NEW YORK (TheStreet) -- Among the many factors that drove pre-bankruptcy General Motors  (GM - Get Report) to the brink, chronic losses in Europe stand out impressively. Six years later, GM's financial prospects in that region could be looking up.

Karl-Thomas Neumann, GM executive vice president in charge of Europe, has drawn a line in the sand, declaring that GM will post a profit next year. He didn't say how big, though not reporting another loss would come as a relief at GM headquarters in Detroit. Over the past 15 years, GM has lost more than $18 billion in the region.

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Neumann, a former Volkswagen  (VLKAY) executive, is leading the simplification and renewal of Opel and Vauxhall models while forcing down cost. GM has pulled the plug on selling Chevrolets in Europe while using an imaginative approach to rehabilitate Opel's once-prestigious brand identity.

"With the introductions of Viva, Corsa and Adam, our small-car lineup is set," Neumann said. Cars developed by Opel are sold under the Vauxhall brand in Great Britain.

In 2014, GM posted an overall profit of $2.8 billion, down from $3.8 billion the previous year due to recalls and restructuring costs. In Europe, the automaker lost an EBIT-adjusted $1.4 billion last year, which included $700 million of restructuring costs.

GM is investing 4 billion euros through next year, promising 27 new models through 2018, as well as the introduction of OnStar connectivity this year.

As a result of its investments and restructuring, Opel managed to gain share of the European market in 2014, even as GM's overall footprint was shrinking due to Chevrolet's phase out.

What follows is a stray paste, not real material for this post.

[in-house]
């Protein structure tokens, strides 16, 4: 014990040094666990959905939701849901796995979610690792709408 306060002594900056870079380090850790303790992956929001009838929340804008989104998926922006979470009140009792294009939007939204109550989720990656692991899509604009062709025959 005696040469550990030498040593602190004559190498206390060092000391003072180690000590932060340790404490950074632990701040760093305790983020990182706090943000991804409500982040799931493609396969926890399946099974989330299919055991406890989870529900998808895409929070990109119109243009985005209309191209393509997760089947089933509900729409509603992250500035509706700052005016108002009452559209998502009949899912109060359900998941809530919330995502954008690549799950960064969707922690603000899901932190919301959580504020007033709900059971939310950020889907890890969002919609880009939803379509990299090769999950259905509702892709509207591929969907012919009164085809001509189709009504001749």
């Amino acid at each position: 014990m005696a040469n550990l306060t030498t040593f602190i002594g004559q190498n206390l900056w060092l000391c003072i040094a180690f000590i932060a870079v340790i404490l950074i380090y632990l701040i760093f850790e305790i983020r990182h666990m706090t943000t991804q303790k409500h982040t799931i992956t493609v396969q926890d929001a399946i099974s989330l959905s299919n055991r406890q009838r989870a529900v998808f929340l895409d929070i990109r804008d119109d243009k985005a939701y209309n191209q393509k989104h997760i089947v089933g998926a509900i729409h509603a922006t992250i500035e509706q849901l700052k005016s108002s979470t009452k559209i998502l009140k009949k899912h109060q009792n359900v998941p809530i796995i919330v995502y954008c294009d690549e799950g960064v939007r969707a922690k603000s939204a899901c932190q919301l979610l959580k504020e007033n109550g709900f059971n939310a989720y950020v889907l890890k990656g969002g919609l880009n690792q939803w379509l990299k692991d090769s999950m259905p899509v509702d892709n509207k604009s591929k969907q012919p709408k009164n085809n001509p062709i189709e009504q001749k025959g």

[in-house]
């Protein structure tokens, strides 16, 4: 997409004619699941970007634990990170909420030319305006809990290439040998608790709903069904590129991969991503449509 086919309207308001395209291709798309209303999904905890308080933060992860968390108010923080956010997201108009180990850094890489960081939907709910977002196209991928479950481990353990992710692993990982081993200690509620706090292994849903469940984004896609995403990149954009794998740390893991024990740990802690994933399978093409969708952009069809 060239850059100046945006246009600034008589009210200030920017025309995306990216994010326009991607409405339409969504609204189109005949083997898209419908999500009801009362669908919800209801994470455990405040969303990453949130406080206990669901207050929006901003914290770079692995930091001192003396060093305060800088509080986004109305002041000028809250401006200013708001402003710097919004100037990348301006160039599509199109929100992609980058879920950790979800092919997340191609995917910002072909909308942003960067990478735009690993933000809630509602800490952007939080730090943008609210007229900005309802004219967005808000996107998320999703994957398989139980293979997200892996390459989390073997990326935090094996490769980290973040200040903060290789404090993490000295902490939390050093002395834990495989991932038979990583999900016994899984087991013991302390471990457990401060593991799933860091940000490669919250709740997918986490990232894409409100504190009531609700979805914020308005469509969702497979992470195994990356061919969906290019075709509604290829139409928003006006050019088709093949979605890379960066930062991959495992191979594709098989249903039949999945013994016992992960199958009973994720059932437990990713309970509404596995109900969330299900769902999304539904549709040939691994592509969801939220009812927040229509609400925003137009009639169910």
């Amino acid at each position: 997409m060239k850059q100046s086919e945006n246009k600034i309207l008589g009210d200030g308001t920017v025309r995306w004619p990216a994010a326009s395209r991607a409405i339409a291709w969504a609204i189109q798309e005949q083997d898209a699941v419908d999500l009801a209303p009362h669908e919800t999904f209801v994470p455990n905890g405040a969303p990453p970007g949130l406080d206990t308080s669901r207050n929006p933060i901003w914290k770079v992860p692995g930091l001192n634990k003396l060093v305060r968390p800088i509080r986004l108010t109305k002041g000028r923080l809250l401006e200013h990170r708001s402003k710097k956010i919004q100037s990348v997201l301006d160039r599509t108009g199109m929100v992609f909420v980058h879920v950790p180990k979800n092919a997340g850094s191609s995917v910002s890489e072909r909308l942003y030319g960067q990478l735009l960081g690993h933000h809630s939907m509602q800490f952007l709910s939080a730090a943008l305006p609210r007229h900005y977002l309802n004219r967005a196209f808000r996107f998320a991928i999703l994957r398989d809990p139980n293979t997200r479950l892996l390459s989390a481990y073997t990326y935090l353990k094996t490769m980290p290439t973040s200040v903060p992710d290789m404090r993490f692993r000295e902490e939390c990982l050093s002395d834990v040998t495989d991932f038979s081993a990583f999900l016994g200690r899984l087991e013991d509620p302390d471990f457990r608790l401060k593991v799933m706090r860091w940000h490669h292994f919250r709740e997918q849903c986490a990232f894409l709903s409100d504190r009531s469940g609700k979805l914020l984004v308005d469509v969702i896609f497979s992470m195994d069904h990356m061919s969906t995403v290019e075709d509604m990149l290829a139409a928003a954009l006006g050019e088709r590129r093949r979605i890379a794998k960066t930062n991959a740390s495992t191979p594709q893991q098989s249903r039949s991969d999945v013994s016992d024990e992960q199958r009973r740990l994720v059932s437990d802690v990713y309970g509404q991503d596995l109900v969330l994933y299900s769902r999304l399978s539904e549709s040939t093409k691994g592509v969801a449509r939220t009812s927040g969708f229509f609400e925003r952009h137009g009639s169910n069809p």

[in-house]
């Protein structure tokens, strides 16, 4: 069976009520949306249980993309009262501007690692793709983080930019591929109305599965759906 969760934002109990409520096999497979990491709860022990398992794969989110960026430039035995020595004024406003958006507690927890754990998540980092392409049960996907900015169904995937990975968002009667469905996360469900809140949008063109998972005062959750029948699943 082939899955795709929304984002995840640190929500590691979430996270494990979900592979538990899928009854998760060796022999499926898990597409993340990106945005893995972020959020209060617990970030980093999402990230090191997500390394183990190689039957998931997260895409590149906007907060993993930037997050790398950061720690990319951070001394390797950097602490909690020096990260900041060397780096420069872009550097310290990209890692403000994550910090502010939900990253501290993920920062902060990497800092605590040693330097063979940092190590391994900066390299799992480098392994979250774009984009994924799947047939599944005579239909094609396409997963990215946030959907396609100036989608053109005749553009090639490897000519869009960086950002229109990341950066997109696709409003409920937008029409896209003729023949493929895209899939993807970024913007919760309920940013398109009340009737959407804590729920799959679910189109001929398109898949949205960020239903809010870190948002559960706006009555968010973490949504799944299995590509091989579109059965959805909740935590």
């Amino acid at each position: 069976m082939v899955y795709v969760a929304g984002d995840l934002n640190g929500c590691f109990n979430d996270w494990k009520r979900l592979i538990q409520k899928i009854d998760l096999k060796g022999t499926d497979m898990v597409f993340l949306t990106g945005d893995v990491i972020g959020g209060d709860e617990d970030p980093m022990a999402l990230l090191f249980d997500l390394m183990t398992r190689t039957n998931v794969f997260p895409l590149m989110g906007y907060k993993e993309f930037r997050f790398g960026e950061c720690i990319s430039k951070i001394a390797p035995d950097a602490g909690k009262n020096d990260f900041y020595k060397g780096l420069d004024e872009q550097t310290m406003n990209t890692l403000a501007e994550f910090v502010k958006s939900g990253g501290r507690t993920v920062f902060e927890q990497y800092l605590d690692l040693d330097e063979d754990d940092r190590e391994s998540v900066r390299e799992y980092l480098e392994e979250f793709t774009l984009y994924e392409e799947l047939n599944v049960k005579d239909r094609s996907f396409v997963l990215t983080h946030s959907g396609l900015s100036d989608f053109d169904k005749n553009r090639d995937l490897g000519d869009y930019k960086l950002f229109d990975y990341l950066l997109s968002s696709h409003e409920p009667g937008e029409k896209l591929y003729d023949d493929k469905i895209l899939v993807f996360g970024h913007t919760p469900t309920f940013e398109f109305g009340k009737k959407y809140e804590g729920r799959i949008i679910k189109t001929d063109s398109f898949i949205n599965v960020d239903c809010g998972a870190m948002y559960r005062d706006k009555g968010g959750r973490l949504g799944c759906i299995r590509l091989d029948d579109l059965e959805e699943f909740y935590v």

"We had design problems and designs had become boring," said Tina Müller, who was hired from the cosmetics industry in 2013 as Opel's chief marketing officer. One of her initiatives was a German advertising campaign, "Umparken Im Kopf," translated roughly as Unpark Your Mind. In other words, think differently about Opel.

Along with new vehicle designs, fresh advertising seems to have worked. Opel has won a slew of design awards and its market share in Europe rose last year.

But GM, along with the rest of the automobile industry, has collided with a new obstacle in Europe, the collapsing Russian economy, which has slowed auto sales to a trickle. GM's factory in St. Petersburg, which had been running on three shifts, was reduced to two and then one, on slow speed.

"The ruble is so weak, and demand is down 40 percent" Neumann said. "We weren't localized enough," in terms of parts purchases, "so we're forced to pay suppliers in euros and sell vehicles in rubles."

Notwithstanding difficulties in Russia, Neumann isn't backing down on 2016 profitability.

If GM's progress in Europe holds up this year and next -- a big if, of course -- and U.S. operations can avoid another disaster like the ignition switch safety recall, the automaker's shares could begin to fulfill expectations. Twelve of 18 equity analysts rate GM a buy or a strong buy, with a mean price target of $42 a share, compared with its recent trading range in the mid-30s.

Europe is awash in economic, political and market upheavals, all of which are a drag on consumer optimism needed to sell new cars. GM's Opel rebound stands out as one positive among the negatives.

This article is commentary by an independent contributor. At the time of publication, the author held no positions in the stocks mentioned.